Impact of Exposure to Conflict and Violence on Brain Development and Function:The infant human brain at birth is relatively immature in comparison to other mammals. Consequently, the first two years of life, especially the first, see marked growth and development of the brain, including the establishment or loss of cellular interconnections and cell culling. The direction and pattern of these processes is partly genetically, partly environmentally driven although, of course, these factors are not independent. The emerging science of epigenetics is providing some explanation as to how they inter-relate. However they do, it does not alter the undeniable conclusion that our children's brains are sculpted irrevocably by their early life experiences, and that these impacts last into adulthood.
Shaking generally is attributed to the perpetrator's level of tension and frustration, often generated by an infant's crying or irritability. Risk factors for nonaccidental injuries in children and infants include... Negative childhood experiences including neglect or abuse... Additionally, parents or caretakers who have been involved with substance abuse and/or domestic violence may be at a higher risk for inflicting SBS. Societal factors, such as the general acceptance of violence on television, radio, and video games may also have a strong correlation with child maltreatment (Thomas, Leicht, Hughes, Madigan, & Dowell, 2003).13. ■ Children in Lesbian Families Less Likely to be Abused by Parent, Other Caregiver Deborah Brauser November 18, 2010
...Parents may not be aware of the basic needs and normal development of their infant. This can lead to a role strain due to unrealistic expectations of the infant and a poor understanding of the infant's developmental level and abilities. Fulton (2000) notes that infants can spend up to 20% of their awake time crying. To the parents and caretakers of the infant, he or she may seem inconsolable, and frustration can quickly build. This may lead to the physical shaking of the infant in an attempt to calm the baby. Episodes of shaking are directly proportional to the degree of frustration felt by the parent or caretaker, and parents are often the perpetrators of abuse resulting in a child fatality (Tenney-Soeiro & Wilson, 2004). Men outnumber women as perpetrators of shaking by a 2:1 ratio, including fathers, step-fathers, and boyfriends (Keenan & Runyan, 2001). Caretakers, including babysitters, are now being examined as possible contributors to SBS (Fulton, 2000). Risk factors of caretakers contributing to SBS include immaturity, young age, and lack of life experience.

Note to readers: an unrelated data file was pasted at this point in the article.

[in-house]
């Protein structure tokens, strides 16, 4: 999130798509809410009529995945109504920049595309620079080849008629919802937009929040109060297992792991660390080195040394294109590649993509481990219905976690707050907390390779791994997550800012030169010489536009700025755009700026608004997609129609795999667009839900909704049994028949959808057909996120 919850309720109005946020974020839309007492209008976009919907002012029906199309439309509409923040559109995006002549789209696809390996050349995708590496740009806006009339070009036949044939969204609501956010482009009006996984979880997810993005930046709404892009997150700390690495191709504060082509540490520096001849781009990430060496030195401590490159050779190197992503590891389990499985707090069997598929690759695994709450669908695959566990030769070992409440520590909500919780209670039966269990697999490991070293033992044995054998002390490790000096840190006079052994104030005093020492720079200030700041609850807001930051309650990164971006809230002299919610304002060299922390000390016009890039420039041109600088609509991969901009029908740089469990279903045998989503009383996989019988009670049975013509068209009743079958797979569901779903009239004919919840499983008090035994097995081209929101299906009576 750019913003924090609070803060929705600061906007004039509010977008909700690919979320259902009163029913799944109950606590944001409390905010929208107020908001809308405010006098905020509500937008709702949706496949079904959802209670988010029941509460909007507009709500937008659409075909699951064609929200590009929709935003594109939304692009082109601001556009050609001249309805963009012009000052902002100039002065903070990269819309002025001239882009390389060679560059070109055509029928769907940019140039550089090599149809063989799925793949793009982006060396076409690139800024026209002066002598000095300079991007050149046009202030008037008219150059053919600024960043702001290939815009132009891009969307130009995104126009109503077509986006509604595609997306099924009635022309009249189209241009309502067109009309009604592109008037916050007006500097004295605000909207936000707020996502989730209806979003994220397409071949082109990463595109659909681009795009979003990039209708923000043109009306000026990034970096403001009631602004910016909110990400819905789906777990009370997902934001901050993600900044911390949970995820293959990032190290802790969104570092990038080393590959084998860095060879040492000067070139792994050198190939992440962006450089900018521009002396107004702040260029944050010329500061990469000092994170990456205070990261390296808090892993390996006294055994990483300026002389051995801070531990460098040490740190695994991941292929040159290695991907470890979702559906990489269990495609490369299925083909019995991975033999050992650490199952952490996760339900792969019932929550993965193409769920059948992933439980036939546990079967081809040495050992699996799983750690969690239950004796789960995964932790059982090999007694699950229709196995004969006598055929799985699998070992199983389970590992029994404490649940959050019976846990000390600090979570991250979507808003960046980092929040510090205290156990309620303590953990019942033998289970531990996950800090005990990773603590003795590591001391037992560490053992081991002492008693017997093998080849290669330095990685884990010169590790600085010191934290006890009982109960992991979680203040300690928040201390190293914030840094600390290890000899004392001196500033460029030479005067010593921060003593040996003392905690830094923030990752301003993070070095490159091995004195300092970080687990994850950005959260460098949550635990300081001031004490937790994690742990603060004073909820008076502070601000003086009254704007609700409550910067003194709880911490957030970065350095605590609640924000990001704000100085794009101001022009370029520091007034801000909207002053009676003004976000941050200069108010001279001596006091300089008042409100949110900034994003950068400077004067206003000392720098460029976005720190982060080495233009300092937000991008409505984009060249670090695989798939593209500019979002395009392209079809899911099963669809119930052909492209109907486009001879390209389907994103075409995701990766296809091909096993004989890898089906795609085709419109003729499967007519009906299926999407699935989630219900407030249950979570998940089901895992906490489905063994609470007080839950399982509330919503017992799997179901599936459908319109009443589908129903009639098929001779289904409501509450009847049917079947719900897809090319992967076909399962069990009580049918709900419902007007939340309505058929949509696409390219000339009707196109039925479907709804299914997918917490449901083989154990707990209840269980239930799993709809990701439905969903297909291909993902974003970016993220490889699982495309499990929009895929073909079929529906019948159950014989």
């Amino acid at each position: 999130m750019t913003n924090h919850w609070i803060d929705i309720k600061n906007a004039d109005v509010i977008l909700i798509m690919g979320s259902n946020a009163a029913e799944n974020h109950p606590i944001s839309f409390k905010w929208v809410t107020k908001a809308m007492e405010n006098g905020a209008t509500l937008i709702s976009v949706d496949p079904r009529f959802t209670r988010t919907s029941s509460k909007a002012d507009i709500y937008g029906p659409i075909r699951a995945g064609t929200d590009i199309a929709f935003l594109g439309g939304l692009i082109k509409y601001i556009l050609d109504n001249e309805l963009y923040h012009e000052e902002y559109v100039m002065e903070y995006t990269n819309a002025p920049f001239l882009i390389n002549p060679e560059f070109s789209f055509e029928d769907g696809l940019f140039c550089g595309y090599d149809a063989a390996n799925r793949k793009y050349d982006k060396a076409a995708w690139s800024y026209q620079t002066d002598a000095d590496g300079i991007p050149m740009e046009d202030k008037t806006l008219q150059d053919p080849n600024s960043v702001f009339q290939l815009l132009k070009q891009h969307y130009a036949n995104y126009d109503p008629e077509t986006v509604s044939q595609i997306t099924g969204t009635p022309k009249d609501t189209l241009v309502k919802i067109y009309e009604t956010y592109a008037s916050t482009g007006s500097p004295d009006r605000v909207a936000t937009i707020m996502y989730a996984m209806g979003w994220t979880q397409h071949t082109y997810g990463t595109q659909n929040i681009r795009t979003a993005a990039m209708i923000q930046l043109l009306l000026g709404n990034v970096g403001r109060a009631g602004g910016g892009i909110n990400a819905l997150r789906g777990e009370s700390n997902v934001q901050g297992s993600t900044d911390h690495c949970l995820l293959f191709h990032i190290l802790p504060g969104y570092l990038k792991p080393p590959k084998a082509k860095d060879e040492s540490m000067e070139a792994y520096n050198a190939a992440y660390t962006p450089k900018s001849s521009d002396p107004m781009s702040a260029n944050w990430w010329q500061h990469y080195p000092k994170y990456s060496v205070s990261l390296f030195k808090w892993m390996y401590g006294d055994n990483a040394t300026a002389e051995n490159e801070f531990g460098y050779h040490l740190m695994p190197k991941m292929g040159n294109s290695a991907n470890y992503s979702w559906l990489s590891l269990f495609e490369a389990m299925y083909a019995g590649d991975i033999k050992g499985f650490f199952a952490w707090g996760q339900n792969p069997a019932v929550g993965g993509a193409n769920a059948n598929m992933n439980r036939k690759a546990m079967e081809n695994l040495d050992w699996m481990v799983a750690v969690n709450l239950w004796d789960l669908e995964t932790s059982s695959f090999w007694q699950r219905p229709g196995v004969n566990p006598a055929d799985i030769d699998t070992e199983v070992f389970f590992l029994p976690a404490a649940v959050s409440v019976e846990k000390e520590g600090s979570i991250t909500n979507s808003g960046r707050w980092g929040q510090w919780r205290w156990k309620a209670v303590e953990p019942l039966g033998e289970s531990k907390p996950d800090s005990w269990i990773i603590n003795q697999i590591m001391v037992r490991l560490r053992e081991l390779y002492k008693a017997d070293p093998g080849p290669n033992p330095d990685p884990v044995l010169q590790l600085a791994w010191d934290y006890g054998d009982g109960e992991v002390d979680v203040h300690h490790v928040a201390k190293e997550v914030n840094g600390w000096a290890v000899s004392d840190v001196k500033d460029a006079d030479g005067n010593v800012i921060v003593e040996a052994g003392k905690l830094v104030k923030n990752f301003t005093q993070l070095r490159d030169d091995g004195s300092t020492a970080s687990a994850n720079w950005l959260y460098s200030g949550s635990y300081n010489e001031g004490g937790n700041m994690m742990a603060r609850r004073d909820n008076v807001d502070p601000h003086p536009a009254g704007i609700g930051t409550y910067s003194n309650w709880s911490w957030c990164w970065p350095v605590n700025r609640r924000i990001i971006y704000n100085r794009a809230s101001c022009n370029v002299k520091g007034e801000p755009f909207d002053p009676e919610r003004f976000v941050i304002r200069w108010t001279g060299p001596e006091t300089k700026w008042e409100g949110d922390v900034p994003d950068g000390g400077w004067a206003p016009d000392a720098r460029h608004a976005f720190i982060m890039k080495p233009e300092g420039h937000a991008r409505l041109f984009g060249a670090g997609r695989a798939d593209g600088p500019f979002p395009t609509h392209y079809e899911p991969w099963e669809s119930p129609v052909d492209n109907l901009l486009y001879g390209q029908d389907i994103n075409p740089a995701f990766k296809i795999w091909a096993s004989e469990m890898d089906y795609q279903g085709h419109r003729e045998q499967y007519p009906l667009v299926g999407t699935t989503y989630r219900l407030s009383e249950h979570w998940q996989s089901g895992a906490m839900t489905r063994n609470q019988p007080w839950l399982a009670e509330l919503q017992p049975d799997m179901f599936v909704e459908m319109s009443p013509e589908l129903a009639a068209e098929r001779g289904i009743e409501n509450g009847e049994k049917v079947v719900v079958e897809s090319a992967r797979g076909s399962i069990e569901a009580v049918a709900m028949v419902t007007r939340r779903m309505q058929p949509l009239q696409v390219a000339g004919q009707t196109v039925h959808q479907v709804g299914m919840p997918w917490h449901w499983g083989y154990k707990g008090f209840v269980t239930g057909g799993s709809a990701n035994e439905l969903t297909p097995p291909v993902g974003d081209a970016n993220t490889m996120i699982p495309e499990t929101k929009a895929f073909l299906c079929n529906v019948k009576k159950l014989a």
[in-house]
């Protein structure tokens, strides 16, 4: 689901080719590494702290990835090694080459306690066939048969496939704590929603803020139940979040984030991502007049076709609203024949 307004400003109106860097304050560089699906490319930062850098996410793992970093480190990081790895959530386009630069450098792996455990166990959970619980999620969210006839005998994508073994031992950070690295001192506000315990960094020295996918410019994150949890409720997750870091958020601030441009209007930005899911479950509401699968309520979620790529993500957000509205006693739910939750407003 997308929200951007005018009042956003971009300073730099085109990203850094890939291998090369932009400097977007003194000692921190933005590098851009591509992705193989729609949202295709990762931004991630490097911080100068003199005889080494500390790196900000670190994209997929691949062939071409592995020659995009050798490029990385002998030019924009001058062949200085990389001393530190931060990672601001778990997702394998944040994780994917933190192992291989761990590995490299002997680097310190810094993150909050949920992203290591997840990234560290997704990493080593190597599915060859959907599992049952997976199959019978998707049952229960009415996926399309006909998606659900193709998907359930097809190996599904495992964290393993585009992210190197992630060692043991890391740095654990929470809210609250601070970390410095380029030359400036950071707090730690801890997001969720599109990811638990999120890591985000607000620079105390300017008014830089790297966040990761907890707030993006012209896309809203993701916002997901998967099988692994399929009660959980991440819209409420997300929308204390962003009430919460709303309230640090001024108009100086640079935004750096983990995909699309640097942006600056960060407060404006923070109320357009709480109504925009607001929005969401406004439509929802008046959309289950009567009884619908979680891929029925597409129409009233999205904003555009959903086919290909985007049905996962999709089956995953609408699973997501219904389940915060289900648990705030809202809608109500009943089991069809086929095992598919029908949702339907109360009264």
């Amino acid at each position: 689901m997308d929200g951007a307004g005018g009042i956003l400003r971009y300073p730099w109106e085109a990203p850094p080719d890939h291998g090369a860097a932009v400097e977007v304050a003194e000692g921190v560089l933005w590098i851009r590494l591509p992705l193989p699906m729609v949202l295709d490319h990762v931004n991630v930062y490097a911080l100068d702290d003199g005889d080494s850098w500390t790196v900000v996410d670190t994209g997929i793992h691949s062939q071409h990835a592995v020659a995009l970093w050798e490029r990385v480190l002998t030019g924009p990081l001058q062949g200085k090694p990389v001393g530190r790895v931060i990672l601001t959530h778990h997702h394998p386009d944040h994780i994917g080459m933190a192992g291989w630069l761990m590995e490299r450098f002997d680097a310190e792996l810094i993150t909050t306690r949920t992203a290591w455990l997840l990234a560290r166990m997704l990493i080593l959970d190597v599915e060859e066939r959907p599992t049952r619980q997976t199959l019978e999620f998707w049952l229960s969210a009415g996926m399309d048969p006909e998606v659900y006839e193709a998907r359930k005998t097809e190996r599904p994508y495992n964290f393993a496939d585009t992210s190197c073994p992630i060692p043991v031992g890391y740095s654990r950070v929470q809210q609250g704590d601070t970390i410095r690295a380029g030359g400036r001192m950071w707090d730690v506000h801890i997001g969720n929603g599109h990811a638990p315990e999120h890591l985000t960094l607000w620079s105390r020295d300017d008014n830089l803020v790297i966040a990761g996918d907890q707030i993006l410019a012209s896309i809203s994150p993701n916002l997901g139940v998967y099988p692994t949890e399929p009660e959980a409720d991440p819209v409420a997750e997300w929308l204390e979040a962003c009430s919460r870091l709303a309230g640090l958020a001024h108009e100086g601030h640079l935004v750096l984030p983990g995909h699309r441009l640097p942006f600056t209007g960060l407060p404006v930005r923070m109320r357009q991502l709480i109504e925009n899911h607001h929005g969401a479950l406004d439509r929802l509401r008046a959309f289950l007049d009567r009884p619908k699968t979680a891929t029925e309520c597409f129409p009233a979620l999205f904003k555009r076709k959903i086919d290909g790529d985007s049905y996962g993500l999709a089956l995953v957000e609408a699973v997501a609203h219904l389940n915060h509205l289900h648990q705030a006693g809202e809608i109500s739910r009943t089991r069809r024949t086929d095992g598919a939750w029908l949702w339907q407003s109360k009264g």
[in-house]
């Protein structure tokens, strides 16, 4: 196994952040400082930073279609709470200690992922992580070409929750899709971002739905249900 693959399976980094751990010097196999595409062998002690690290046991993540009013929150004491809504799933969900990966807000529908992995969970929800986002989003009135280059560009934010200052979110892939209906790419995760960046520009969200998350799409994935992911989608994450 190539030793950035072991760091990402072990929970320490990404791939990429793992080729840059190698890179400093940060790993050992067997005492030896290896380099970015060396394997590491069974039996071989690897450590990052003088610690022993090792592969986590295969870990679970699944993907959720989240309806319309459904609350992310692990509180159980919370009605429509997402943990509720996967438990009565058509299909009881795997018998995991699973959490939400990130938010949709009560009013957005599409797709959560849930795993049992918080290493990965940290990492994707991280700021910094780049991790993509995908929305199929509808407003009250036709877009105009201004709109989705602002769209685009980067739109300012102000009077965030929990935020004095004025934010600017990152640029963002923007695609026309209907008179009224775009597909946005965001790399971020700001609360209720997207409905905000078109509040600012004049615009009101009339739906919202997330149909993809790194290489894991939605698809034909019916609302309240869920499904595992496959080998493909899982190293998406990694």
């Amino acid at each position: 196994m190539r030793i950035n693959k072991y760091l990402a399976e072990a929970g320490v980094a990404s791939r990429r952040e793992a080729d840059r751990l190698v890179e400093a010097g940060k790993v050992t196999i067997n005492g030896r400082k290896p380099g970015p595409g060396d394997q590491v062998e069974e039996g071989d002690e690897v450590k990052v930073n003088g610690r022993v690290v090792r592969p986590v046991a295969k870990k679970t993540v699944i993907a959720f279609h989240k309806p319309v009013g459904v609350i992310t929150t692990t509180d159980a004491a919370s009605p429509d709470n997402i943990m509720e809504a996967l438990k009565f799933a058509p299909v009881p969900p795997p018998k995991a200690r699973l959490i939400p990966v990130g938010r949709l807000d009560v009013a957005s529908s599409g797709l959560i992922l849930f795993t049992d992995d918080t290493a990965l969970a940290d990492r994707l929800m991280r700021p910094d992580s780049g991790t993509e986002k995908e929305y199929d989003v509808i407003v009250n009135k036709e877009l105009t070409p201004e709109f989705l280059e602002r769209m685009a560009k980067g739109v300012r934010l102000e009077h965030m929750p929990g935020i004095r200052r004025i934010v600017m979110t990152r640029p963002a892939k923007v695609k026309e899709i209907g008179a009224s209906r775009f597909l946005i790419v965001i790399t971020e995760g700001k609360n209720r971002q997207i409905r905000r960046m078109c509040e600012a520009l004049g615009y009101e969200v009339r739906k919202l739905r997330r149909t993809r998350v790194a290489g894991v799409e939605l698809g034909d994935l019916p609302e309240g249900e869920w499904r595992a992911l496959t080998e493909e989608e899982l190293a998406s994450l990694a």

14. ■ Emotional Maltreatment
Significant neglect or abuse during childhood adversely affects levels of the hormones leptin and irisin, suggesting a link between adversity in early years and metabolic disorders later in life, according to a new study.27. ▼ Childhood Abuse Linked to Food Addiction
This is the first known report of early-life adversity influencing levels of adipomyokines (hormones released from adipose tissue) in adult life, say the investigators. It adds to the growing body of data regarding the potential impact of early-life adversity on obesity, diabetes, and metabolism in later life.
Analysis of more than 57,000 women who participated in the Nurses' Health Study II (NHSII) showed that those who experienced physical or sexual abuse as children and/or adolescents were twice as likely to have a current food addiction as the women who did not suffer past abuse. The risk for food addiction was even greater for the women who had experienced both physical and sexual abuse...28. ▼ Abandoned Time and Time Again: (Part of a series, "The Child Exchange: Inside America's underground market for adopted children") The complete article is highly recommended - please consider reading in full.
EDITOR'S NOTE: This story contains language that some readers may find offensive.29. ■ Essential Information About Patterns of Victimization Among Children With Disabilities
...of the roughly quarter-million foreign children brought to this country through adoption since the late 1990s...their fate in America has never been systematically examined. ...A Reuters investigation has revealed how Americans who adopt from overseas can easily offload troubled children to virtual strangers they meet on the Internet. Through a practice called "private re-homing," parents market their unwanted kids online and pass them along to others - quickly, often illegally, and almost always without consequence for the adults.
In a single Internet bulletin board examined for this series, a child was offered to strangers once a week, on average. Most of the children - 70 percent - were listed as foreign-born. They came from at least 23 foreign countries, including Russia, Ethiopia, China and Ukraine. (Yahoo took down the bulletin board in response to what Reuters found.)